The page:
Furthermore, CLP Article 8 (2) requires that for the purposes of determining whether a substance entails any of the physical hazards referred to in Part 2 of Annex I to CLP, the manufacturer or importer must perform the tests required in that Part, to allow classification of the substance, unless adequate and reliable information is already available.
Therefore, manufacturers and importers are required to perform physical hazard testing so as to classify their substances not included in Annex VI to CLP, or included but not classified for a specific physical hazard, and to notify this classification to ECHA within one month after their placing on the market.
However, substances may be placed on the market in very small quantities only (e.g. the quantity of a substance used in R&D (Research and Development)). These quantities may not be sufficient for the testing of physical hazards. When there is no adequate and reliable information already available on the physical hazards of these substances, it may not be feasible and/or proportionate for the manufacturer or importer to perform the tests required in Part 2 of Annex I to CLP. In those cases physical hazard testing should not be required. Nevertheless, every effort should be made to assess the physical hazards using any available theoretical methods e.g. UN test methods screening tests, along with expert judgment, and the most severe of the resulting classifications should be applied. Finally, as it is explained in FAQ ID=186 for R&D substances in particular, if neither test data are available nor any other adequate information indicates that a substance should be classified, a notification to the C&L Inventory is not required.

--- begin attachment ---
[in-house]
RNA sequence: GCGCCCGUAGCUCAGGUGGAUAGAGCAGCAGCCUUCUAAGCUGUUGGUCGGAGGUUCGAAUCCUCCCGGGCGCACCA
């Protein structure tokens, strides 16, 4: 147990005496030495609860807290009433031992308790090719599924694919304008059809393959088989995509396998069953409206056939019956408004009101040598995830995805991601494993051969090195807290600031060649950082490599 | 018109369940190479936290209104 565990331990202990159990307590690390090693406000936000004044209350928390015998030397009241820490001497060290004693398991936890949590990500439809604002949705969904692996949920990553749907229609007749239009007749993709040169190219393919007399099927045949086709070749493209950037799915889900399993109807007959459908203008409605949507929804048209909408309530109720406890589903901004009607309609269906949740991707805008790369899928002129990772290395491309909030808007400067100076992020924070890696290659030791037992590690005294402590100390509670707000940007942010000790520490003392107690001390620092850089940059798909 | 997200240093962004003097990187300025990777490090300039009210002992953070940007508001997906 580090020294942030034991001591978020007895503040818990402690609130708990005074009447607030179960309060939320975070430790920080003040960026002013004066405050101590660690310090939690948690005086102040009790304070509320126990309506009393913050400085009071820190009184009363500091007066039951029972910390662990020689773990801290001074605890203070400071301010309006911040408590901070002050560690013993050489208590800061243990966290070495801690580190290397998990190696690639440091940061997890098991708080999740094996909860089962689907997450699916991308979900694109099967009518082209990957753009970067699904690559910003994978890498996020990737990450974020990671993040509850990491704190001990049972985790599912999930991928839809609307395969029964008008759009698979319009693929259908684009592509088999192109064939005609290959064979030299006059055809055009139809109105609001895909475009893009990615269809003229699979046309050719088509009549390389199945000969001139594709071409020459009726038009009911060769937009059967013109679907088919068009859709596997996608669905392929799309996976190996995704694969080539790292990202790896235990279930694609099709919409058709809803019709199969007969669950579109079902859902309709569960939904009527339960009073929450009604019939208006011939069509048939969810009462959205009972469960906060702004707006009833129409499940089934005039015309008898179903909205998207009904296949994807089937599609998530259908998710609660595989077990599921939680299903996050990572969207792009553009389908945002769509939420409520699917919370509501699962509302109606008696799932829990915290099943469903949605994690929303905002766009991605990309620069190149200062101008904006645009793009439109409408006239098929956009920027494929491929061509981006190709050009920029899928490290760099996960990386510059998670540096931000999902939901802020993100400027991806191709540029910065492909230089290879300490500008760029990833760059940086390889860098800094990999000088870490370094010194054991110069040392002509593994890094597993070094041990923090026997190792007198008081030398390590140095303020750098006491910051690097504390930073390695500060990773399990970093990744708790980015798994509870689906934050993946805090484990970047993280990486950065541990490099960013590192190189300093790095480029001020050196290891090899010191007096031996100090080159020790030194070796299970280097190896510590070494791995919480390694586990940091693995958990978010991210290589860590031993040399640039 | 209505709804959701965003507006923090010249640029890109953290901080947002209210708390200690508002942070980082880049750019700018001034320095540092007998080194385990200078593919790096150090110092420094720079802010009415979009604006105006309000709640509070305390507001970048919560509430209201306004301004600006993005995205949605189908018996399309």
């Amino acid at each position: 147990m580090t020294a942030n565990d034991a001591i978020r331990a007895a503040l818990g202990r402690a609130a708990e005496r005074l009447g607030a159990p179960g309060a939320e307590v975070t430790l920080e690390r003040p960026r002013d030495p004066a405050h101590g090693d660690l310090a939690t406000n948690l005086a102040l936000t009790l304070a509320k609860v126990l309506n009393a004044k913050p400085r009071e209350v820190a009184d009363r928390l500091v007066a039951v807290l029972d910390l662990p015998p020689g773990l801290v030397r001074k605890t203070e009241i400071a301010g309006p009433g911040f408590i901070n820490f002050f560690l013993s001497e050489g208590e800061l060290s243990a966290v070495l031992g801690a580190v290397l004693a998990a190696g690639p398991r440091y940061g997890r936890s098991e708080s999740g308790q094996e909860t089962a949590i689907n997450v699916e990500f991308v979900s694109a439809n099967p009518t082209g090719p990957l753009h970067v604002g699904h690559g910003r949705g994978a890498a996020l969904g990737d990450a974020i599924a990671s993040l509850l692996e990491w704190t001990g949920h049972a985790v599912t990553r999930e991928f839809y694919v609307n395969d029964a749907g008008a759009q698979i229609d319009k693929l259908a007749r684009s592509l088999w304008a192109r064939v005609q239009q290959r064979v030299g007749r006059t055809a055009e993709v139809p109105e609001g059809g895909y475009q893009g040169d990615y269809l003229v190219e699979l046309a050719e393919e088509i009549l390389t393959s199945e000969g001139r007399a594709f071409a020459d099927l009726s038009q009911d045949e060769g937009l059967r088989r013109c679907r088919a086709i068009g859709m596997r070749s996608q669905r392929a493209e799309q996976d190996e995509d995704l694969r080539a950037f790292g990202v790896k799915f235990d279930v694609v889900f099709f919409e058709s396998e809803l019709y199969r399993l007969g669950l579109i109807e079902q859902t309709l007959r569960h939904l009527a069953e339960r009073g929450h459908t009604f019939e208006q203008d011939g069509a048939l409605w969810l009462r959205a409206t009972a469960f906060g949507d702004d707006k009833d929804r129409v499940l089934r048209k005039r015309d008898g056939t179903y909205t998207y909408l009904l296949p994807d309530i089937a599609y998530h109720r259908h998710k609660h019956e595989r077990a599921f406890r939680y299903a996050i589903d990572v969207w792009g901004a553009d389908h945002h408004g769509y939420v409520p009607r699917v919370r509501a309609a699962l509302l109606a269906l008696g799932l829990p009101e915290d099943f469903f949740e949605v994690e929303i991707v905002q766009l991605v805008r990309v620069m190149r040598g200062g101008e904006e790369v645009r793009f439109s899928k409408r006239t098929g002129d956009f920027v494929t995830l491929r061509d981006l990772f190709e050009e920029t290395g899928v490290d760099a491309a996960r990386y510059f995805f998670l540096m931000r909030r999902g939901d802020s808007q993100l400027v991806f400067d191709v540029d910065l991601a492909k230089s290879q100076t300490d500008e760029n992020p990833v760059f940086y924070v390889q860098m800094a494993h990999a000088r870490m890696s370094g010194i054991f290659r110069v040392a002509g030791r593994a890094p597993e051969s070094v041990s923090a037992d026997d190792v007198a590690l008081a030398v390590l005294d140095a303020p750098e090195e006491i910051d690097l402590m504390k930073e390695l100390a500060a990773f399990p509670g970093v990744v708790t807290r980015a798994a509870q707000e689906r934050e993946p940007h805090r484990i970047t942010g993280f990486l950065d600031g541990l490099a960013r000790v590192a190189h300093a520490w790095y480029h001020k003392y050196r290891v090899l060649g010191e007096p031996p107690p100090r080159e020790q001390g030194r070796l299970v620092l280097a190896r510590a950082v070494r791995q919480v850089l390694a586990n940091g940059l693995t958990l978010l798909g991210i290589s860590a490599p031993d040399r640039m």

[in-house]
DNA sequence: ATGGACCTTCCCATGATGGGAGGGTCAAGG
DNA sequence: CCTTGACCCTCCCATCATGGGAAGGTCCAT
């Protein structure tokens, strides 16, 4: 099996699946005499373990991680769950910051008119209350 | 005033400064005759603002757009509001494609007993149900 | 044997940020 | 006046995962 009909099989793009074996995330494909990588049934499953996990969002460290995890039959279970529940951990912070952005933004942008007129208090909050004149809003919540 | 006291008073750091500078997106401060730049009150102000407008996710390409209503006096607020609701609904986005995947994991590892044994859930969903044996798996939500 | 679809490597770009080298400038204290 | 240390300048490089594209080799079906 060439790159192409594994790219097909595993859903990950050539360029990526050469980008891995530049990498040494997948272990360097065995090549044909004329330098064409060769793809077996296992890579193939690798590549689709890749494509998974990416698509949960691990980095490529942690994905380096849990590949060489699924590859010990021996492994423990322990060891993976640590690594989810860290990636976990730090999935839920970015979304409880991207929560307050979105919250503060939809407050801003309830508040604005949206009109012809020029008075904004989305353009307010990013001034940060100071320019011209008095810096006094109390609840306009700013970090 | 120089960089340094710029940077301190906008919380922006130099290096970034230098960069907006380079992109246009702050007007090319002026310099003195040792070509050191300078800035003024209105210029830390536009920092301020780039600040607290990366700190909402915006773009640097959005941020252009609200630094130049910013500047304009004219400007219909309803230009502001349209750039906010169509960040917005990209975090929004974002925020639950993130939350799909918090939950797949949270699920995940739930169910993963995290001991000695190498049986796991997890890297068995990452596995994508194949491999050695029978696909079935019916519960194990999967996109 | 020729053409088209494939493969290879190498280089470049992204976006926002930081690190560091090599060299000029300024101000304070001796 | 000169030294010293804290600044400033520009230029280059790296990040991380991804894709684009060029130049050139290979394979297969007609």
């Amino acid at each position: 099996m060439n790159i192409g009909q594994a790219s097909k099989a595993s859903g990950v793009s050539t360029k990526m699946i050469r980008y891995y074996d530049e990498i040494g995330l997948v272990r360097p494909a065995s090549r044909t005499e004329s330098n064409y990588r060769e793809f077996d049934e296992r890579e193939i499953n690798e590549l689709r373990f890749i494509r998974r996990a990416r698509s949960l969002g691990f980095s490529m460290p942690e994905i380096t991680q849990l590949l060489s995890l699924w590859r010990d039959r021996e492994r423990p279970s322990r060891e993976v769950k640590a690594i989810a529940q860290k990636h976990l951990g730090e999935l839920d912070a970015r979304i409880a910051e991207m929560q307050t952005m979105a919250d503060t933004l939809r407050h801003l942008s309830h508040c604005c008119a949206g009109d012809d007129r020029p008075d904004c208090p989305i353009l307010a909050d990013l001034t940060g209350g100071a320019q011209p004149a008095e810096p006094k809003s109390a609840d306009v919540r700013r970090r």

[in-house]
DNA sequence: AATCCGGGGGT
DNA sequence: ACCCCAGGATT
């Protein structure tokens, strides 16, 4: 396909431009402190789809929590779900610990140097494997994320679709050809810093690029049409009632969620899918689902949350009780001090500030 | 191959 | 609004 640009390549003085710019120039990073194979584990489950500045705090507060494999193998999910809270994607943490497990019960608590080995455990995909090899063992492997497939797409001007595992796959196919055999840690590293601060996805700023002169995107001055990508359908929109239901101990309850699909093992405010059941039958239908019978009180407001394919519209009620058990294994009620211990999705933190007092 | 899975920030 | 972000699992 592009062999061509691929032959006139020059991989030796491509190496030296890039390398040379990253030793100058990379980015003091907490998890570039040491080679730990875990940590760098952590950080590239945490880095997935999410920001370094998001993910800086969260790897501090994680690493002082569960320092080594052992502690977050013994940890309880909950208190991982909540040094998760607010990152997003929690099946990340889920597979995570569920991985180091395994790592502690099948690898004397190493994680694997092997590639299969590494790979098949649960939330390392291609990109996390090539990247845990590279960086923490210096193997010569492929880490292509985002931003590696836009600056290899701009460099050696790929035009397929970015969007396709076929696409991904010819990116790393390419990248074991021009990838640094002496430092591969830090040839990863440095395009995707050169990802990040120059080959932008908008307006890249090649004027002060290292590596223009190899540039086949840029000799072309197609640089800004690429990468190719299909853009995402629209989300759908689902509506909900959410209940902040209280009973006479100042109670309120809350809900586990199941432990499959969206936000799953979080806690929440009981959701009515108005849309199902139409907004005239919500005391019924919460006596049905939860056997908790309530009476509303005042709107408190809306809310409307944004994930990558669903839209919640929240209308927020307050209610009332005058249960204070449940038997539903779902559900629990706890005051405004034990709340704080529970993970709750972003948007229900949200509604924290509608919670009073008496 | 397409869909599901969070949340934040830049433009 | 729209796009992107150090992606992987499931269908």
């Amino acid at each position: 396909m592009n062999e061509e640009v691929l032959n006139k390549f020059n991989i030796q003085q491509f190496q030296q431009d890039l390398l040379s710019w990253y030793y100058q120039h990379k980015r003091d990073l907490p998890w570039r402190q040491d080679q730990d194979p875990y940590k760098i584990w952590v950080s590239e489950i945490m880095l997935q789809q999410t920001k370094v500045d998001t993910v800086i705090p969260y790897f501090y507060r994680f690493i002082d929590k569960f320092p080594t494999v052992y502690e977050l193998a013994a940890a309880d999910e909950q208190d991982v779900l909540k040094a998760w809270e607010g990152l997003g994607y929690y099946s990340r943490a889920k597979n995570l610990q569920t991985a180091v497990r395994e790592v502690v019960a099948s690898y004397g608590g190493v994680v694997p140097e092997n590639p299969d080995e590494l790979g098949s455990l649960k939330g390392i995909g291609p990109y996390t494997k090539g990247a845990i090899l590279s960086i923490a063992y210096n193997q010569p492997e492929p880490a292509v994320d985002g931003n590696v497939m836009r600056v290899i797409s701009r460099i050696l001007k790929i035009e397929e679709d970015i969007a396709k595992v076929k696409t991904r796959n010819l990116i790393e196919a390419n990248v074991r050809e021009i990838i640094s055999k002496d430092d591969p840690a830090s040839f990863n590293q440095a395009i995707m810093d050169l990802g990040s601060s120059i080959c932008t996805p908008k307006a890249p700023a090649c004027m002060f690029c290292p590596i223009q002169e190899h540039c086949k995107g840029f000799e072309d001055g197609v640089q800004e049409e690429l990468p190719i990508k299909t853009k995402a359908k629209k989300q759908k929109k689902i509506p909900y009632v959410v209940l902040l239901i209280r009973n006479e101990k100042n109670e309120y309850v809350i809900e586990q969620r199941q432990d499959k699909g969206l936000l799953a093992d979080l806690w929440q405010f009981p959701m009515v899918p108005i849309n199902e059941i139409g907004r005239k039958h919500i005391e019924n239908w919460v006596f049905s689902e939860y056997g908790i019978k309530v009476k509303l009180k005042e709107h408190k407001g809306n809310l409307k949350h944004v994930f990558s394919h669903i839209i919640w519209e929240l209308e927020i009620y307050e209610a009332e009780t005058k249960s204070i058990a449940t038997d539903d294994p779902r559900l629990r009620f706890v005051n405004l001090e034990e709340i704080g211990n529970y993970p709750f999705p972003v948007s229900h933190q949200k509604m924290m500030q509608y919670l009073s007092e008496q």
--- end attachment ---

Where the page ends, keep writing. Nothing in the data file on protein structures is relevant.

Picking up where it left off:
No, they are not. When a substance is present in a mixture, and the importer does not know whether it has been added as a substance as such or whether it is a constituent (additive/impurity) of a substance in the mixture, then that component must be notified if it meets the criteria in Article 39 of CLP. However, when the importer of a mixture has information that a substance present in the mixture is a constituent (additive/impurity) of another substance in the mixture, then the fields on impurities and additives can be filled in.